The Courier News from Blytheville, Arkansas on April 12, 1956 · Page 12
Get access to this page with a Free Trial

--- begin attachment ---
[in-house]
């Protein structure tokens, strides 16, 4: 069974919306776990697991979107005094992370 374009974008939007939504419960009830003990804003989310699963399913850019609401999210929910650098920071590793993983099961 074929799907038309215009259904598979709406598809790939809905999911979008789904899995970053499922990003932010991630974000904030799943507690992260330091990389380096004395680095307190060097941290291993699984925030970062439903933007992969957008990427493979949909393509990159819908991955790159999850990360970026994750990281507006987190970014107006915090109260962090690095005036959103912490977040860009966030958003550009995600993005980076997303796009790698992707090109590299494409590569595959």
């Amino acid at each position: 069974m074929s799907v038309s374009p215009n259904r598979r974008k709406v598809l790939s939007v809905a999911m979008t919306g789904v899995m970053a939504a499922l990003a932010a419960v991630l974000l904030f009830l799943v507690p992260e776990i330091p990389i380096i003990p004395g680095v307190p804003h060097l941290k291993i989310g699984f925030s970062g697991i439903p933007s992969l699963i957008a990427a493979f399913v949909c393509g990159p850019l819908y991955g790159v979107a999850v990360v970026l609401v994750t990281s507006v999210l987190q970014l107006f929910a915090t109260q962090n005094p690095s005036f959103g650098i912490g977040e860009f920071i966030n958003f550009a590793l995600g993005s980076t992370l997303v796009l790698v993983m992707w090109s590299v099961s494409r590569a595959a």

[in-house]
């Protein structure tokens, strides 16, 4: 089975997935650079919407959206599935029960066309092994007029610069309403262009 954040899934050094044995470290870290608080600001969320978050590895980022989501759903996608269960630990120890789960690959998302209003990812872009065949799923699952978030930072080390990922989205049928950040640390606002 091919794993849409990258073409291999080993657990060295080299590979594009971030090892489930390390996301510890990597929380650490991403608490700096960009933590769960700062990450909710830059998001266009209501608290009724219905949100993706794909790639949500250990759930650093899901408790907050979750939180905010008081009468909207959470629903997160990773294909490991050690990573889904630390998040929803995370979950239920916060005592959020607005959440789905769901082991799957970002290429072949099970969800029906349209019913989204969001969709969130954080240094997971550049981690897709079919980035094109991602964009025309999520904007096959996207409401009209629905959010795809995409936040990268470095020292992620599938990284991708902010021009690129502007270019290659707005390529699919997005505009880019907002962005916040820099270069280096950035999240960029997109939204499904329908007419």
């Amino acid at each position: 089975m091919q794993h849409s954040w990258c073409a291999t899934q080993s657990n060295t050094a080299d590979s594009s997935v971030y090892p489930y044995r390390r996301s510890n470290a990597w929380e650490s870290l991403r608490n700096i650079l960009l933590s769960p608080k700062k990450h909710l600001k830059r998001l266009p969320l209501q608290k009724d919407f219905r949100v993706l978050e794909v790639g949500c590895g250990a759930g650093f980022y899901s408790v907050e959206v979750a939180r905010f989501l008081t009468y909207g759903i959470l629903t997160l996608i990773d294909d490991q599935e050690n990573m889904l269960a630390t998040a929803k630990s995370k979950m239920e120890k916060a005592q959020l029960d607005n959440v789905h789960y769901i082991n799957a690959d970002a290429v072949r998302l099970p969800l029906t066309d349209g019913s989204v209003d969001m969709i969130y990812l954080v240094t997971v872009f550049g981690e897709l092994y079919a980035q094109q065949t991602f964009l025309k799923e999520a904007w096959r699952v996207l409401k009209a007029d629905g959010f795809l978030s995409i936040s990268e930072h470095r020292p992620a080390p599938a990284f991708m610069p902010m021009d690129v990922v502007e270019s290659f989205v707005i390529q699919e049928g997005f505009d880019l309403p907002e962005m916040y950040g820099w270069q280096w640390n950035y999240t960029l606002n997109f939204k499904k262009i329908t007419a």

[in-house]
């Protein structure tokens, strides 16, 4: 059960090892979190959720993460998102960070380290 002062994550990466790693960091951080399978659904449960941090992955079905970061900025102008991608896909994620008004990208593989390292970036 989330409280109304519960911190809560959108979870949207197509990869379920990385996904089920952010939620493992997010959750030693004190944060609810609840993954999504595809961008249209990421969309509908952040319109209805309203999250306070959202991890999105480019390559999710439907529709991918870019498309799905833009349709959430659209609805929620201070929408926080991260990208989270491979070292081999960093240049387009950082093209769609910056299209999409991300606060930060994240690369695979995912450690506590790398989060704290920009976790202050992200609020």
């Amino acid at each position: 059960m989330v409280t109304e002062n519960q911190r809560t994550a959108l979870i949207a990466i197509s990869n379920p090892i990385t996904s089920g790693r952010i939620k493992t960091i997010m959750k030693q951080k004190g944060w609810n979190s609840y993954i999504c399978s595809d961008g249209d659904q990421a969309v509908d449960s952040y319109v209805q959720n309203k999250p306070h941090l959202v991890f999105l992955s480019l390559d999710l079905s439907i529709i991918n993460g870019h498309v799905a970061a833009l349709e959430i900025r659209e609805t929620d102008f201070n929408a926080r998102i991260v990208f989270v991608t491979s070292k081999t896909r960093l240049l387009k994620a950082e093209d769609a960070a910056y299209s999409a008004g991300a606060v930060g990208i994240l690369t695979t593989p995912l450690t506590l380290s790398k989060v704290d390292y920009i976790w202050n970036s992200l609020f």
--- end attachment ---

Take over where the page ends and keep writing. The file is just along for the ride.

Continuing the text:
The Courier News from Blytheville, Arkansas · Page 12

Blytheville, Arkansas
Issue Date:
Thursday, April 12, 1956
Page 12
Start Free Trial